A sermon for the Seventeenth Sunday after Pentecost, September 23, 2012. The lectionary readings are Wisdom of Solomon 1:16-2:1, 12-22, Psalm 54 , James 3:13-4:3, 7-8a, and Mark 9:30-37.
The professional worked with him for a few sessions, and then one day, just as my friend was saying goodbye to the golf pro, he took off his glasses and put on his sunglasses. The pro thought of something. “Are those, by any chance new glasses?” he asked. “Well yes, they are, but they’re just like my old ones.” The pro knew enough to ask more. “Just like? Or slightly different.” We’ll, they’re slightly different, there’s a bifocal lens inside, and there may have been some particular adjustment. The pro was intrigued. “Do you still have your old glasses? If so, bring them next time and let’s see how you hit the ball with them.” Well, my friend couldn’t wait until next time. He went straight home and returned to the driving range, put some balls on the ground, and – one, two, three, four, five—each swing was perfect. There had been something about his new glasses that caused his eye to be just off the ball. It changed the angle of his neck, and he overcompensated with his swing. Once he was able to focus properly, the ball went straight as an arrow.
Jesus re-focuses his friends with simple words. The drama of the past, the endless possibilities of the future all crumble as Jesus says, probably very quietly: “To be first, one must be the last of all. To be first, one must be the servant of all.”
And then Jesus takes a little child—probably much like any other child—helpless, vulnerable, and needy. And he says “Whoever welcomes one such child in my name welcomes me; and whoever welcomes me, welcomes not [only] me but [also] the one who sent me.”
Earlier this morning we began to see how if we only view St. Francis as a sweet, slightly demented guy who preaches to birds, we miss the point of who he was and what he was about. It’s the same way with the way that Jesus places a child in the middle of the discussion to make a point. Children in Jesus’ day were not viewed as sweet and innocent and cute. They had no rights. They were not viewed as citizens. Some were viewed as useful, if they were able to help with work, but beyond that, they were mostly to be ignored until they grew up and could help with the work.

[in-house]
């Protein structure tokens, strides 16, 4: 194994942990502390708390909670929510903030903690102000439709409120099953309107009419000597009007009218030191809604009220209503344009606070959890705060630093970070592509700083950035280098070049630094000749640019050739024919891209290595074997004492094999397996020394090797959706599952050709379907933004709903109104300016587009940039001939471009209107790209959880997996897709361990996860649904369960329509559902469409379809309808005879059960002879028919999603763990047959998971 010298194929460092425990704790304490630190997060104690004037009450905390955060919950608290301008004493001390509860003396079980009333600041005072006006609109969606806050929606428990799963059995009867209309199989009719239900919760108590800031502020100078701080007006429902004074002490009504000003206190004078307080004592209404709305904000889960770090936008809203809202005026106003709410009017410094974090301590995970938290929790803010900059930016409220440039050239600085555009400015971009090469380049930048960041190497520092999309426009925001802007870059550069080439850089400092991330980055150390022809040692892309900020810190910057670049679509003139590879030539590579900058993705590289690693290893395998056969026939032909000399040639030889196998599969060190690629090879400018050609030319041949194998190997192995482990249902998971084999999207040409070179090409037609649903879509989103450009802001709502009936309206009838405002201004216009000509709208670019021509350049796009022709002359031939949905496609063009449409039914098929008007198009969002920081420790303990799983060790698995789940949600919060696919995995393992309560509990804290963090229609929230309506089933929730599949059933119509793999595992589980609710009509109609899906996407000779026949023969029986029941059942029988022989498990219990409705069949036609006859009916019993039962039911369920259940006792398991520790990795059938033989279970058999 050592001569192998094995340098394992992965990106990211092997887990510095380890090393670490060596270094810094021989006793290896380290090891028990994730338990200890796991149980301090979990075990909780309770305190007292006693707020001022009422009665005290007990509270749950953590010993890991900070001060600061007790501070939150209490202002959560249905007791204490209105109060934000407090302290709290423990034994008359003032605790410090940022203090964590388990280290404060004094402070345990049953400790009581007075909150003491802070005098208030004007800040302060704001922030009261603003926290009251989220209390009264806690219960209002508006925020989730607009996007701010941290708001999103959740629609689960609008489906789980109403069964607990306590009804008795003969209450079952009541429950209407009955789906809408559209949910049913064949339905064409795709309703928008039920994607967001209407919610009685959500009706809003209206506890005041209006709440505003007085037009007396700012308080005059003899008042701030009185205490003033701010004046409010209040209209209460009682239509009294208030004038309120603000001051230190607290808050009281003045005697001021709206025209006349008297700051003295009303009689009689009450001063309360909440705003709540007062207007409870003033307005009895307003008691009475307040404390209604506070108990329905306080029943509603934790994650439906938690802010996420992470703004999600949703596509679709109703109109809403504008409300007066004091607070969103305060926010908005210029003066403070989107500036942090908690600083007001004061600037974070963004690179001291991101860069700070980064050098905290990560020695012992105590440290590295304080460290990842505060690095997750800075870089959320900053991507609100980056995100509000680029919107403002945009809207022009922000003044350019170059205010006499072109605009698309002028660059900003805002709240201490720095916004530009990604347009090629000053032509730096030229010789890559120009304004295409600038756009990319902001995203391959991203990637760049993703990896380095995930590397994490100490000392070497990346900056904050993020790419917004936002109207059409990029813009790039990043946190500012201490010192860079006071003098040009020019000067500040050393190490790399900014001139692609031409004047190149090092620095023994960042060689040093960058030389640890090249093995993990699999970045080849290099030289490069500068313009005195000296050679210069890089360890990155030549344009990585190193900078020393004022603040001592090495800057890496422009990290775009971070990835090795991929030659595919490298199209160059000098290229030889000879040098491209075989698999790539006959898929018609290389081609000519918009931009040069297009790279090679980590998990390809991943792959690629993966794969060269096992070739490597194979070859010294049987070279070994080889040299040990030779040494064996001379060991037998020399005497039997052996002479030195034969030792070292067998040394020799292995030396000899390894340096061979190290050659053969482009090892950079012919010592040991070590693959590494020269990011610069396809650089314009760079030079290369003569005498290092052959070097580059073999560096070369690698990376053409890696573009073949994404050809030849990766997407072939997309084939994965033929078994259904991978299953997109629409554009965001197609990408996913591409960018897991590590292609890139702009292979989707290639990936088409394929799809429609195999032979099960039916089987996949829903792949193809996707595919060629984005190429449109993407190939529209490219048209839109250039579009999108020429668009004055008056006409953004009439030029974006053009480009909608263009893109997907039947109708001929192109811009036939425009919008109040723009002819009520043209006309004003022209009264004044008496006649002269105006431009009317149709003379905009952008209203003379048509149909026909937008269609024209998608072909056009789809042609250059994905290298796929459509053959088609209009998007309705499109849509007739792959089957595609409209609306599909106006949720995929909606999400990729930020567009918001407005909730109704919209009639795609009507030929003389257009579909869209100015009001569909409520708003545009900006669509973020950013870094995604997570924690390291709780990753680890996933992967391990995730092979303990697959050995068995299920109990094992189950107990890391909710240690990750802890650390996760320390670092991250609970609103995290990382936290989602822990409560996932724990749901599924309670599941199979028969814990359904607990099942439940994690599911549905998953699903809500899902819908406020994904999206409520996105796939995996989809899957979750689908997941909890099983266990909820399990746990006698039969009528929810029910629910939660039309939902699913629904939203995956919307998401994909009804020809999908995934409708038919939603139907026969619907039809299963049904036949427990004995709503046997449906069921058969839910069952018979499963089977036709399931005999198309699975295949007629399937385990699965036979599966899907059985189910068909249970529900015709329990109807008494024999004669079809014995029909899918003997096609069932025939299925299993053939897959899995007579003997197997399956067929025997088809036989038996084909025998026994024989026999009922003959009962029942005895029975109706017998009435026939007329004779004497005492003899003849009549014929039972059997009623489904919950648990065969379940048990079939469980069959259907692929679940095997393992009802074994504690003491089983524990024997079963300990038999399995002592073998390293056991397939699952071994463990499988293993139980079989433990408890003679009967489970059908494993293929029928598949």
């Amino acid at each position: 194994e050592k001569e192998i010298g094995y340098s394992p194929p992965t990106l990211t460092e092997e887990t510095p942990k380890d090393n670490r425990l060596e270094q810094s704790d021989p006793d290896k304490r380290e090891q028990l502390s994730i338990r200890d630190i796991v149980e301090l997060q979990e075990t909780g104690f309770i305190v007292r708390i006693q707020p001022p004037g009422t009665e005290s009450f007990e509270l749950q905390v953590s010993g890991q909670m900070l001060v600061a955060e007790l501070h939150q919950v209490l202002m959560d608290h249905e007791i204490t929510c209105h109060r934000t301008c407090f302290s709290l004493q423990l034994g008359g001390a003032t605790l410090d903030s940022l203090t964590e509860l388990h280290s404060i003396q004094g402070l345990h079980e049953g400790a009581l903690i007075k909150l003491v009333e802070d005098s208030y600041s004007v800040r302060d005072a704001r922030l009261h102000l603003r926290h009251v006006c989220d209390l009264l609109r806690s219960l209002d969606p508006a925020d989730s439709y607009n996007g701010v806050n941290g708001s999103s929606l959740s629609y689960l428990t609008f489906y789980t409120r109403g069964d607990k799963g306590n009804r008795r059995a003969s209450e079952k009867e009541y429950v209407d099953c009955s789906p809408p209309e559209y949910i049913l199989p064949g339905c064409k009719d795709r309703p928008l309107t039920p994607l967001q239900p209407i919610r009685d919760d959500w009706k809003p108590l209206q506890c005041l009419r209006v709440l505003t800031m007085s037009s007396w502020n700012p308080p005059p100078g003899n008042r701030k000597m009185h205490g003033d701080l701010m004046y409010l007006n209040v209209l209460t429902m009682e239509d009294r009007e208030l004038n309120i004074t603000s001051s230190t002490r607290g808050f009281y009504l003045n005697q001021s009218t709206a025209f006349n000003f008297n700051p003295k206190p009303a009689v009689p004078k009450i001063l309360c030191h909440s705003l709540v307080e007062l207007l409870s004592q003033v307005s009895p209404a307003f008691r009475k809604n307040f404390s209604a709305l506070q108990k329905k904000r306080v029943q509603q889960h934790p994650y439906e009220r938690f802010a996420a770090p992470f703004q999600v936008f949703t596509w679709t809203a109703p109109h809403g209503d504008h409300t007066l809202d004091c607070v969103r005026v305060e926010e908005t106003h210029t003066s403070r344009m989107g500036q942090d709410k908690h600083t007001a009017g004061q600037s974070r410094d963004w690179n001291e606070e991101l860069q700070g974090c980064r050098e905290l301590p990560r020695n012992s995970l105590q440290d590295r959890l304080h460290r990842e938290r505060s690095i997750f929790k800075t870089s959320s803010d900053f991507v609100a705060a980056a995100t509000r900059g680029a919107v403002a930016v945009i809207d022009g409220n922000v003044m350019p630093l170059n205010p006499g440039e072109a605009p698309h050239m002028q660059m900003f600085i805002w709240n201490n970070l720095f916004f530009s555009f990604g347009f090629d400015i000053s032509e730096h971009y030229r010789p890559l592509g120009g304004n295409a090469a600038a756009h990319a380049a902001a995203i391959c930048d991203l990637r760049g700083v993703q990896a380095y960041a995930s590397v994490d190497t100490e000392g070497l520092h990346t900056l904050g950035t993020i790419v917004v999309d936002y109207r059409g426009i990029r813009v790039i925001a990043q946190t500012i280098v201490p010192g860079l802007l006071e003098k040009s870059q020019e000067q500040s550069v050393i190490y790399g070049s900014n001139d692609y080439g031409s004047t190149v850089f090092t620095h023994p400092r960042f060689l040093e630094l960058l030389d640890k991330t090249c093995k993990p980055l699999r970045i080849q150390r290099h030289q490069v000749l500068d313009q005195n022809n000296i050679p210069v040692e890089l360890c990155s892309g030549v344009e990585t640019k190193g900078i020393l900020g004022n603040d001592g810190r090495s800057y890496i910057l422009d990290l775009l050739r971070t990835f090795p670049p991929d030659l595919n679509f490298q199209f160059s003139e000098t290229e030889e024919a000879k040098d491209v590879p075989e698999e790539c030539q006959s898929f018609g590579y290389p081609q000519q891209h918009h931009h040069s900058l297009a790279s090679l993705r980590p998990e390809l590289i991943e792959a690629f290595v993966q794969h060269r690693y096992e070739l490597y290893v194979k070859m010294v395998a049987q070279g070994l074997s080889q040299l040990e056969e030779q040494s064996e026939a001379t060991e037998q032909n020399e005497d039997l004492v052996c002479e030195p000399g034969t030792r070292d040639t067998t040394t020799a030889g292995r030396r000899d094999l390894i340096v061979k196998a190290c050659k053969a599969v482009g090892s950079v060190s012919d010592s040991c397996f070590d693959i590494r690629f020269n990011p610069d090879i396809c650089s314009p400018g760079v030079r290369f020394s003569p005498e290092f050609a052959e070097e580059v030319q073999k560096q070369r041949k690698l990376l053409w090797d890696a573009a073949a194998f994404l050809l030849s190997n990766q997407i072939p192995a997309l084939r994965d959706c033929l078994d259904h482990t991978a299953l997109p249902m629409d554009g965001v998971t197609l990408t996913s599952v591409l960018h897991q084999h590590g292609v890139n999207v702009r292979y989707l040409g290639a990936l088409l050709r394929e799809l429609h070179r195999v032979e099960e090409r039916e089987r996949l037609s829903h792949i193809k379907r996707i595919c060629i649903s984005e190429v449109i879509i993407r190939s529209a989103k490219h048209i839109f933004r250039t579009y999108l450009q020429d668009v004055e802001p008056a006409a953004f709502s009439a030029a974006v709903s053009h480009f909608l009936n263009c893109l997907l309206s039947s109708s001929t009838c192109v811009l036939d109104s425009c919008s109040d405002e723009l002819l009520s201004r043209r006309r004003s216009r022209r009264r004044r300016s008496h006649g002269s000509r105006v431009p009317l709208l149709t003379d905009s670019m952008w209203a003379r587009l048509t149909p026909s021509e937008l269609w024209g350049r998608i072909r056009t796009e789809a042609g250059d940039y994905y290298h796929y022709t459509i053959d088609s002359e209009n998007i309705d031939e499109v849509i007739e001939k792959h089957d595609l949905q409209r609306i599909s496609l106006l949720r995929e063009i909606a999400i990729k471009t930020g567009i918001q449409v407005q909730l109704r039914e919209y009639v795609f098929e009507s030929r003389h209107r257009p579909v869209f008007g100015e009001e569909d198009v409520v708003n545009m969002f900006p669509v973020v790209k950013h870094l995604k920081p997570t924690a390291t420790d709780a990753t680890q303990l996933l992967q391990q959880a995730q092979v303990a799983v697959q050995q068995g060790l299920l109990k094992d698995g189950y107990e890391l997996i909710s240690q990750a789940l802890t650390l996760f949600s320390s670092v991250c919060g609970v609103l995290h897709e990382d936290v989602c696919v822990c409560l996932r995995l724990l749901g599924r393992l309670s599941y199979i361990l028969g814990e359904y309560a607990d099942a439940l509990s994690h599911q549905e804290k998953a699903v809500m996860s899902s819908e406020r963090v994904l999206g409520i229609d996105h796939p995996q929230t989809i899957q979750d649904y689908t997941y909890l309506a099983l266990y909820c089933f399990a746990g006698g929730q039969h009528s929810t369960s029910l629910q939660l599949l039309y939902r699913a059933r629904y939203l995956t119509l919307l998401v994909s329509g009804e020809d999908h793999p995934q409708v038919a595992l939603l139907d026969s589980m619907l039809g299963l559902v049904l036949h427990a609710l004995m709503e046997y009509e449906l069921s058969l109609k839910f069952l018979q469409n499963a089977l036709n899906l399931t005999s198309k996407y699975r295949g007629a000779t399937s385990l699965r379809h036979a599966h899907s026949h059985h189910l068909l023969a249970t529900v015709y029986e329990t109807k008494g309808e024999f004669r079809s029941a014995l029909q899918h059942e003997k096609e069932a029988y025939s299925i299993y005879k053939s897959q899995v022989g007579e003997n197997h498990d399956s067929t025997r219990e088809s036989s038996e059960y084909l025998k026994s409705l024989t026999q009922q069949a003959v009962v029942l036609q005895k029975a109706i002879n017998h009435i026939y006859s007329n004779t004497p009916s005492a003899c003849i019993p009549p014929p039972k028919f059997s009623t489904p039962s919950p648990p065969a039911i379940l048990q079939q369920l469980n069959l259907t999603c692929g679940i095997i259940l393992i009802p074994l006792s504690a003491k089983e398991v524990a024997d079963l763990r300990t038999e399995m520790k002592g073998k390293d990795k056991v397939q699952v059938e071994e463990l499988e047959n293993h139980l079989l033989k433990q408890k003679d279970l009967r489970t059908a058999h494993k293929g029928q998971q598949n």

“Whoever welcomes one such child in my name welcomes me; and whoever welcomes me, welcomes not [only] me but [also] the one who sent me.” Somehow we find Christ in the midst of those who can give us nothing in return.
The first reading this morning also has something to say about distractions. From the Wisdom of Solomon, there is talk about the ungodly—but when you think about them, they’re really just people who are suffering from a major case of distraction. Not only do they enjoy the good gifts of God, they become distracted by them and begin to base their lives upon it. The ungodly become so distracted by their inflated sense of power and importance that they begin to grasp for more, and they oppress those who have less.
Greatness is a distraction. Importance is a distraction. The past can be a distraction. Dwelling too much in the future, can be a distraction.
If you notice in scripture, so often, as much as anything else, Jesus calls from distraction. He calls us to attention. He calls us to absolute attention. (Simone Weil would remind us that this, “absolute attention” is prayer.) Jesus calls into the present, the concrete, the real—the salty sea water underneath, the fresh, clean water from a well, the mud of the earth that becomes healing balm, the freshly caught fish – lunch for 5,000 or so. The bread, the wine, the water, the blood.
There’s a wonderful story about losing focus that comes from the Zen tradition. It’s a story from the well-known collection, Zen Flesh, Zen Bones. Two monks were once traveling together down a muddy road. A heavy rain was falling. Coming around a bend, they met a lovely girl in a silk kimono and sash, unable to cross a large mud puddle stretching across the road.
“Come on, girl,” said one of the monks at once. Lifting her in his arms, he carried her over the mud.
The other monk didn’t say anything until later on. After walking through rain, mile after mile, through the puddles and mud, they finally reached a lodging temple. The younger monk could no longer resist saying something. “Brother, you know that we monks don’t go near females–especially not young, lovely ones. It is dangerous. Why did you do that?”
The older monk said nothing for a while and then looked at his friend. “I left the girl there, hours and miles ago. Why are you still carrying her?”
Over and over again, if we allow it, the words of Jesus, the presence of Christ, will disrupt our distractions, and like the prodigal son, we are brought to ourselves again. The love and power of Christ works on us and in us both through distractions and attentiveness. It creates unity, and so through the Spirit we are oned with Christ, and with Christ we are oned with the Creator.
Jesus wants us to know fully and clearly what the Gospel of Mark sometimes casts as a great secret—Jesus will die and rise again. We, on the other side of Easter, know this not as a secret but as a truth to be proclaimed throughout the world, even in Washington. Christ has died. Christ is risen. Christ will come again. Even with all our distractions, we, as his body in the world, already have his life in us. In him, we die and rise again, in faith, in life, and in life eternal.
May God speak to us even in our distractions that we may be brought again and again to the unity that is love eternal.
In the name of the Father, and of the Son and of the Holy Spirit. Amen.